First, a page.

Q My child started Primary 1 this year. She was fine for the first few weeks but, late last month, she started refusing to go to school.
Often, she claims to have a tummy upset or a headache, but it goes away once I allow her to stay home for the day. Once, I had to drive her to school and carry her into the classroom. I am at my wits' end on what to do about this.
A According to two child psychologists I spoke to, this is a classic case of "school refusal" in which a child complains of a headache or stomach ache shortly before it is time to go to school. If the child is allowed to stay home, the symptoms quickly disappear, only to reappear the next morning.
First, you need to find out what is causing this. As your daughter had initially adjusted well to school, something new may be going on, such as bullying.
Talk to her about how school is going - ask about what she does each day, what she's learning and what scares her or makes her nervous about school.
Also, visit her school and ask her teacher and school counsellor about what might be going on.
Is your child having difficulty with a particular subject or teacher? Sometimes, it may be physiological, such as her sight.
You should also observe how she interacts with the other children and teachers and whether her behaviour has changed in any other way.
It is important that you help your child solve the problem. Impress on her that avoiding or running away from a classmate or teacher is not a viable long-term solution.
Explore what can be done to help your child. For example, if she suffers from panic attacks, the teacher can allow her to take a break from class if she feels a panic attack coming on.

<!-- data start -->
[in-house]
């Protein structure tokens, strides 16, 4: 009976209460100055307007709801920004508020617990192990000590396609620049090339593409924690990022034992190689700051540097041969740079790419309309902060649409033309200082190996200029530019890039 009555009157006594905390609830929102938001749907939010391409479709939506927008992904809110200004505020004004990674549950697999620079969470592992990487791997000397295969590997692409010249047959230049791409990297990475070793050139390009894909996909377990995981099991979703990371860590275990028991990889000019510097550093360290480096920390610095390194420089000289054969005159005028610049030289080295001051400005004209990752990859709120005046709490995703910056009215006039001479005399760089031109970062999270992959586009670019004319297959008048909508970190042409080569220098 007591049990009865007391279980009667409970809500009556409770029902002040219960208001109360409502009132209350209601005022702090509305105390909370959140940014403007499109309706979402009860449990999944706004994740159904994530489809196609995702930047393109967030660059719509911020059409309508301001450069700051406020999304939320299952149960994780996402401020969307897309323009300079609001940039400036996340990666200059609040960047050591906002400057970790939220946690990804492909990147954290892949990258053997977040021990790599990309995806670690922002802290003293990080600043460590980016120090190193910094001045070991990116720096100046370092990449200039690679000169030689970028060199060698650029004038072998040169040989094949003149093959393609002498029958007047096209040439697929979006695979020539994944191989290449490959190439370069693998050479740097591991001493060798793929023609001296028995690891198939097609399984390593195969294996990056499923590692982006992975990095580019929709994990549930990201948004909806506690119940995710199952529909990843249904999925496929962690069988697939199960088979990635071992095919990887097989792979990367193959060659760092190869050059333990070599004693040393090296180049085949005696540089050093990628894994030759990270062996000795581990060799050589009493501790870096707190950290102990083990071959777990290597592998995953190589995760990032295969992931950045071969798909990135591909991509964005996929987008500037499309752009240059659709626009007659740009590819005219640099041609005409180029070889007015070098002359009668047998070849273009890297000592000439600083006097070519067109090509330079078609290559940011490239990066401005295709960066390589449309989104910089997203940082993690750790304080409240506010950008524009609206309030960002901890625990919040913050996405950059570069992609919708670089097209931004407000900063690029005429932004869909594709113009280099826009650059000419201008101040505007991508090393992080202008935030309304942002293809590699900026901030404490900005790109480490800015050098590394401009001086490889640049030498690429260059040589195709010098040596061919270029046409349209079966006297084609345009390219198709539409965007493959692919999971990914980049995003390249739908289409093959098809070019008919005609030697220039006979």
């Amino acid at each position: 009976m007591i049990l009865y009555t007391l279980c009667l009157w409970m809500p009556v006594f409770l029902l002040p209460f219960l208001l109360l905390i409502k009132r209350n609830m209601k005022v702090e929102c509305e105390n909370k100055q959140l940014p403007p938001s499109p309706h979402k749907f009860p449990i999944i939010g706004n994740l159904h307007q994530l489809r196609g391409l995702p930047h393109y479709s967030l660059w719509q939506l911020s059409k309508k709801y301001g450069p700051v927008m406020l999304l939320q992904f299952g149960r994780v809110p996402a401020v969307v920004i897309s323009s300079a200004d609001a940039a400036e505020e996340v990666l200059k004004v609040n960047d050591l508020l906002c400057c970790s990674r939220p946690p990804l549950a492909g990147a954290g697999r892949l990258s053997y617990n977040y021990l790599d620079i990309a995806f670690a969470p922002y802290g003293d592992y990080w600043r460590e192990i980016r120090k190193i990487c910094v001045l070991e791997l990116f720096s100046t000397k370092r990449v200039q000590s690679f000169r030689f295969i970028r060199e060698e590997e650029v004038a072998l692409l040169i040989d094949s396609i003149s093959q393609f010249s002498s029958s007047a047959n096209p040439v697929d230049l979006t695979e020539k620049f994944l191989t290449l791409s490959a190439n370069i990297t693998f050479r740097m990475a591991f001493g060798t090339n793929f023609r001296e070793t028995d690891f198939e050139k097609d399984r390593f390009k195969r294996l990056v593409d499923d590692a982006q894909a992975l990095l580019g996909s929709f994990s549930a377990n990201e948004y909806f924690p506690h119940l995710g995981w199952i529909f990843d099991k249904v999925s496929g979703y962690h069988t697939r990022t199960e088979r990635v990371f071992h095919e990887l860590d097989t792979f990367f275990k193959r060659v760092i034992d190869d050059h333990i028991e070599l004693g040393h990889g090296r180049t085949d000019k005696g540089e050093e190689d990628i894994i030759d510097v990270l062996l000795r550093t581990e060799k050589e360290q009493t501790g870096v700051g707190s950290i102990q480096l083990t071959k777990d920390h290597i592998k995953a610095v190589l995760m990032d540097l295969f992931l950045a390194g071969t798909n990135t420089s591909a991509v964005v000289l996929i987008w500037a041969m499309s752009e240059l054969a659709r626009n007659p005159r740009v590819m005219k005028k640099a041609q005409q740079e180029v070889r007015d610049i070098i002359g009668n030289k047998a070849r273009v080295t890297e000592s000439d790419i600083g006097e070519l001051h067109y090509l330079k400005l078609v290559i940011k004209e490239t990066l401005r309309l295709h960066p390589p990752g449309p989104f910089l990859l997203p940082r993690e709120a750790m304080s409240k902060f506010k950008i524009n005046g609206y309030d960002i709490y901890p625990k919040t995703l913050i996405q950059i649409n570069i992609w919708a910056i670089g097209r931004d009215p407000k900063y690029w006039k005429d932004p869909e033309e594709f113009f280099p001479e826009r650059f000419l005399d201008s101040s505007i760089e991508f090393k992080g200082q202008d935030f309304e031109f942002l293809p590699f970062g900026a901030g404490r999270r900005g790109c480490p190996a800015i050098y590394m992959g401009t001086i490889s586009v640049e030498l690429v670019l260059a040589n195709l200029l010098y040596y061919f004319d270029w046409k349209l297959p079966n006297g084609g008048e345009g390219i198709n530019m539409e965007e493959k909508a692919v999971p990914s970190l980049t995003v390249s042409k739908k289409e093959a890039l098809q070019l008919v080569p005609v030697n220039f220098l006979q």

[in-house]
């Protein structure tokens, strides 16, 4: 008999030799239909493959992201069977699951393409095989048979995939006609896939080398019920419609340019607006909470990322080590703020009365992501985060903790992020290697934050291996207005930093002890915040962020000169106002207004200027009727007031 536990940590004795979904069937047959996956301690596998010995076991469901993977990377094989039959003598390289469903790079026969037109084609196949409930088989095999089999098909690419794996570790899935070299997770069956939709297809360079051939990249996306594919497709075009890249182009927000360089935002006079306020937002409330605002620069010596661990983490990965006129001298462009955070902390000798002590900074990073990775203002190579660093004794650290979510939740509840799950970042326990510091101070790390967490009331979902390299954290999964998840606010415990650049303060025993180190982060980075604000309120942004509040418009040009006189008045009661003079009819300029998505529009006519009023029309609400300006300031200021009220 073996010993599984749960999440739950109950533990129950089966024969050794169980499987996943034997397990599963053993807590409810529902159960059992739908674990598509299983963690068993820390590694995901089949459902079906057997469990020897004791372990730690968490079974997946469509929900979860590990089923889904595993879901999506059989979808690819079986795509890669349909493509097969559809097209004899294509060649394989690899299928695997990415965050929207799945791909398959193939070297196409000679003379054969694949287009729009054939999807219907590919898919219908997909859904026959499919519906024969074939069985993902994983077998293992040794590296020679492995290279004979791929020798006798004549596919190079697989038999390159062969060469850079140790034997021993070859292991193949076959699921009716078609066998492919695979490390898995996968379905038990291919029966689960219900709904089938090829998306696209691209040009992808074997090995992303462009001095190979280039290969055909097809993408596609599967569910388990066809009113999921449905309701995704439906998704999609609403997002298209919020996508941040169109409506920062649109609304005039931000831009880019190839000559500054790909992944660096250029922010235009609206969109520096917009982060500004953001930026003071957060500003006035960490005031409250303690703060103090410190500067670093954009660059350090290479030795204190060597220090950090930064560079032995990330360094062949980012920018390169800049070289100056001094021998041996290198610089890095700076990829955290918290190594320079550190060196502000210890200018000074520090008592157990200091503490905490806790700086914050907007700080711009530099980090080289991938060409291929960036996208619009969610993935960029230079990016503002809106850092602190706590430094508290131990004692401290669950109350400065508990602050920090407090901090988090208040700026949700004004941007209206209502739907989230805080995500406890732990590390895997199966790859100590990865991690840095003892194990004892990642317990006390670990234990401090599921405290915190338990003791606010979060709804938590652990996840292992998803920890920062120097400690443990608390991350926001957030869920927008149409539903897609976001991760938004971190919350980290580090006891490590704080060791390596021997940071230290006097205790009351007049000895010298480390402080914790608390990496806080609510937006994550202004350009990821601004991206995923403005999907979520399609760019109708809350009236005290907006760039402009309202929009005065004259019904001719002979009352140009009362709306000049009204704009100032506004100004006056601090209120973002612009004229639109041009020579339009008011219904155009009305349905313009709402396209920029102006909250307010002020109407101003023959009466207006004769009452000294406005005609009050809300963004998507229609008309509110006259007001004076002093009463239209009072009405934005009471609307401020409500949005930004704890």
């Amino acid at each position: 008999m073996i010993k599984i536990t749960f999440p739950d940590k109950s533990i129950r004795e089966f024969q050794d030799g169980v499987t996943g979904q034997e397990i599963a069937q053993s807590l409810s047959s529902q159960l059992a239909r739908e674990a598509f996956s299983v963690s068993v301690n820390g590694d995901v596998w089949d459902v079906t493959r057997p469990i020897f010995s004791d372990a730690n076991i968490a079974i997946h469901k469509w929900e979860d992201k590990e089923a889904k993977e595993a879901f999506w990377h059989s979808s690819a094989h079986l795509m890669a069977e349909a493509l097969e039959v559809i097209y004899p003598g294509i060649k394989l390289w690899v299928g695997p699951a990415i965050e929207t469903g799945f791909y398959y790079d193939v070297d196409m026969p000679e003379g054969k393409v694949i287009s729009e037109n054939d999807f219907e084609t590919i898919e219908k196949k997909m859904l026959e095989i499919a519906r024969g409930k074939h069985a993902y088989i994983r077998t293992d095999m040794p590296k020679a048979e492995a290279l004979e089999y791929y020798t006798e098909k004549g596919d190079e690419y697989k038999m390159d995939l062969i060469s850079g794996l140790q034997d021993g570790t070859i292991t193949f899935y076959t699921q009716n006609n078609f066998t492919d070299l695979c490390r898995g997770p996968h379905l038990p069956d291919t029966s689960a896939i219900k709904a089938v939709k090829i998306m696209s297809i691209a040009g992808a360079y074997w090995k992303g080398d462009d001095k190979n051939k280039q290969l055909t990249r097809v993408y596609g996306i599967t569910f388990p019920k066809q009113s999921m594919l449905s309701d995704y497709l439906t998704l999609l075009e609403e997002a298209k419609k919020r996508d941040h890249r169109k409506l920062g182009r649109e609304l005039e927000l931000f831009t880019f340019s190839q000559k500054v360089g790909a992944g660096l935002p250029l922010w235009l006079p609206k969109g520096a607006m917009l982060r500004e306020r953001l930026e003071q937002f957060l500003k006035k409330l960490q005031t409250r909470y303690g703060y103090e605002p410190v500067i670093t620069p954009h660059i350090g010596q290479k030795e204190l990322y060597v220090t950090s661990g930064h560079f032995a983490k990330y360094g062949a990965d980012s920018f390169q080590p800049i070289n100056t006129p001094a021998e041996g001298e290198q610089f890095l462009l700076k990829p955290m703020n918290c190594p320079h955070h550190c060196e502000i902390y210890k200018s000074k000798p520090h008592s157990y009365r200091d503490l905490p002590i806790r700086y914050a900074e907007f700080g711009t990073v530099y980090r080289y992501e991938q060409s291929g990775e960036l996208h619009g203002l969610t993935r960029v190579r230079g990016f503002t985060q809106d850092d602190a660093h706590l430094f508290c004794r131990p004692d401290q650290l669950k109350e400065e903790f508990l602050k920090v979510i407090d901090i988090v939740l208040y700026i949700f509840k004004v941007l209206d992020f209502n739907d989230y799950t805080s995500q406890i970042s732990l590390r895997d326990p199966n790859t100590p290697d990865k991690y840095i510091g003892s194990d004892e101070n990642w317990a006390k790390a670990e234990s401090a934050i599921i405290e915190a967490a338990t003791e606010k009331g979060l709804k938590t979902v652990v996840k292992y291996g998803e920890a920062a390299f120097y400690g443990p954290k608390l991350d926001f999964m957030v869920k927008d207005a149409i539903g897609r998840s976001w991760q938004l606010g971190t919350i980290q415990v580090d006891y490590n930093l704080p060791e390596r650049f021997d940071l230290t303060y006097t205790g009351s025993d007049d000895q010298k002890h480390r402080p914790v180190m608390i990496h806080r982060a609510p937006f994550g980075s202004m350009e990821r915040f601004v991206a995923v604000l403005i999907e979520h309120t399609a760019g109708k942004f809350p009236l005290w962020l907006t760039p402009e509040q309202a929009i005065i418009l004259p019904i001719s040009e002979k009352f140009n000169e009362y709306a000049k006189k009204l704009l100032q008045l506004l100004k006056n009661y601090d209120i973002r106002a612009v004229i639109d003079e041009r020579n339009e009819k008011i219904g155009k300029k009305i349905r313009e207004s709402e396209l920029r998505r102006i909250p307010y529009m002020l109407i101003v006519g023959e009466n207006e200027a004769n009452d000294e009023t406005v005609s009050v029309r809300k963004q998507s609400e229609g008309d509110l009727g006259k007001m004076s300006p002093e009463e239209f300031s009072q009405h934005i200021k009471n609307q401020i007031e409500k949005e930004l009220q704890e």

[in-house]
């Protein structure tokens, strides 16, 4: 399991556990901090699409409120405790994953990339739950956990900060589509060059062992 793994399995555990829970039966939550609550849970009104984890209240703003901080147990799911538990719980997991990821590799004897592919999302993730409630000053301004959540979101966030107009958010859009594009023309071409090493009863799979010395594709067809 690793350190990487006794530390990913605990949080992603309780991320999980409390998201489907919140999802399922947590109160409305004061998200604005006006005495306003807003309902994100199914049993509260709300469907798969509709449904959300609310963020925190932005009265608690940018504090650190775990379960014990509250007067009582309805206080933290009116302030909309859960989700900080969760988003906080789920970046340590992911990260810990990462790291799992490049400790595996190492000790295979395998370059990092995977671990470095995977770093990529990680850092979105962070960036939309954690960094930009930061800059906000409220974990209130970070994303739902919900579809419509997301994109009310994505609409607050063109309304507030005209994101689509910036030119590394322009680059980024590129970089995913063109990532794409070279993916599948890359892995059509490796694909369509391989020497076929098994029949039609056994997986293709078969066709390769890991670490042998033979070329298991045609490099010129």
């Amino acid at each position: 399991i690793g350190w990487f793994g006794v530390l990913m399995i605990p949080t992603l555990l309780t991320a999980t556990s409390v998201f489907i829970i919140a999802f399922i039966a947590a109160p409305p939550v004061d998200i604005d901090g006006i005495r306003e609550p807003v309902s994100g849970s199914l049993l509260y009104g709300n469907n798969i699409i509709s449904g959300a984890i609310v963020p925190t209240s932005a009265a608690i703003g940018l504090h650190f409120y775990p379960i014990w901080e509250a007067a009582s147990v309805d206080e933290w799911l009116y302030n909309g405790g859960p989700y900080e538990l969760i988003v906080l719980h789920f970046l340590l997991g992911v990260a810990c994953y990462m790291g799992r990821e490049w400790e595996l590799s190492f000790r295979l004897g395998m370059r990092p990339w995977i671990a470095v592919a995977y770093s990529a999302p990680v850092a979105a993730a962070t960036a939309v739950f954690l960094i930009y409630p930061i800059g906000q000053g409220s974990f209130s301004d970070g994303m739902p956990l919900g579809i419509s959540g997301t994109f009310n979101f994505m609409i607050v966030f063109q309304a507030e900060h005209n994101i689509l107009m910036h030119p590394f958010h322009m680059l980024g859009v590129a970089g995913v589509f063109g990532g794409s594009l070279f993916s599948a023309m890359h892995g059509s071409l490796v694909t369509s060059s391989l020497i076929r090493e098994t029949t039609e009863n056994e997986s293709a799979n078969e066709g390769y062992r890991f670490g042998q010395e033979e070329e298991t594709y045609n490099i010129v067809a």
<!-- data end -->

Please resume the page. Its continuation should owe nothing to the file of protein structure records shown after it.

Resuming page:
You can explore other strategies with the counsellor on how to help her manage stress.
Try relaxation techniques that she can do at school, such as deep breathing exercises.
Encourage hobbies and interests. Fun is relaxation, and hobbies are good distractions that help build self-confidence.
Sometimes, the reason a child is reluctant to go to school has nothing to do with the school.
It could be a major change in her life, such as the birth of a sibling, or a divorce.
If so, the solution involves addressing the family issue.
If, for several weeks, you have tried everything and the anxiety interferes with your child's enjoyment of other areas of her life - for example, she cannot sleep and is always worried or sad - then it is time to consult a psychologist.
School anxiety is not a psychiatric diagnosis. But when the condition is severe, it may be a symptom of an anxiety disorder.
Child psychologists often use cognitive behavioural therapy, in which patients learn to change negative thoughts and behaviour. They help children to gradually face their fears and learn to overcome them.
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